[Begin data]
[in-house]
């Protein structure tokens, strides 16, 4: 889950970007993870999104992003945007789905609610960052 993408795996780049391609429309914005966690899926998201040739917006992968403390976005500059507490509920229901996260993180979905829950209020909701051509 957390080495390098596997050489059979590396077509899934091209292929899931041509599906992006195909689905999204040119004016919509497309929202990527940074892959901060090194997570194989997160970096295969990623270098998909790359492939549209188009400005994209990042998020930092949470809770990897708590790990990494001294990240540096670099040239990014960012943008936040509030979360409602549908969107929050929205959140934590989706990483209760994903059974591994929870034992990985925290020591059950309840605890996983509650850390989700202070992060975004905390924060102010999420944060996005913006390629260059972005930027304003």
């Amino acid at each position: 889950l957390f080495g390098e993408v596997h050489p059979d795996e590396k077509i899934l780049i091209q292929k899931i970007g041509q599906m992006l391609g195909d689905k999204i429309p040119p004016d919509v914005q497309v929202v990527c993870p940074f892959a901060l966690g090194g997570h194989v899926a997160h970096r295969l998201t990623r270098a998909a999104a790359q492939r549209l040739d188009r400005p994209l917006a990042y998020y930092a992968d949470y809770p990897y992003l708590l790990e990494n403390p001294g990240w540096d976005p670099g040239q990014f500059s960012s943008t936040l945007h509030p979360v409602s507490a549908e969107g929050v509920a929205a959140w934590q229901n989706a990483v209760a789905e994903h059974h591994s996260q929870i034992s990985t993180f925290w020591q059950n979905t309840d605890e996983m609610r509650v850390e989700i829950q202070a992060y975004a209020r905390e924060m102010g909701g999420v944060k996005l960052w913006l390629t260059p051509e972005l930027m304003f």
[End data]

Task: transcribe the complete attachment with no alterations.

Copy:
[in-house]
């Protein structure tokens, strides 16, 4: 889950970007993870999104992003945007789905609610960052 993408795996780049391609429309914005966690899926998201040739917006992968403390976005500059507490509920229901996260993180979905829950209020909701051509 957390080495390098596997050489059979590396077509899934091209292929899931041509599906992006195909689905999204040119004016919509497309929202990527940074892959901060090194997570194989997160970096295969990623270098998909790359492939549209188009400005994209990042998020930092949470809770990897708590790990990494001294990240540096670099040239990014960012943008936040509030979360409602549908969107929050929205959140934590989706990483209760994903059974591994929870034992990985925290020591059950309840605890996983509650850390989700202070992060975004905390924060102010999420944060996005913006390629260059972005930027304003």
């Amino acid at each position: 889950l957390f080495g390098e993408v596997h050489p059979d795996e590396k077509i899934l780049i091209q292929k899931i970007g041509q599906m992006l391609g195909d689905k999204i429309p040119p004016d919509v914005q497309v929202v990527c993870p940074f892959a901060l966690g090194g997570h194989v899926a997160h970096r295969l998201t990623r270098a998909a999104a790359q492939r549209l040739d188009r400005p994209l917006a990042y998020y930092a992968d949470y809770p990897y992003l708590l790990e990494n403390p001294g990240w540096d976005p670099g040239q990014f500059s960012s943008t936040l945007h509030p979360v409602s507490a549908e969107g929050v509920a929205a959140w934590q229901n989706a990483v209760a789905e994903h059974h591994s996260q929870i034992s990985t993180f925290w020591q059950n979905t309840d605890e996983m609610r509650v850390e989700i829950q202070a992060y975004a209020r905390e924060m102010g909701g999420v944060k996005l960052w913006l390629t260059p051509e972005l930027m304003f």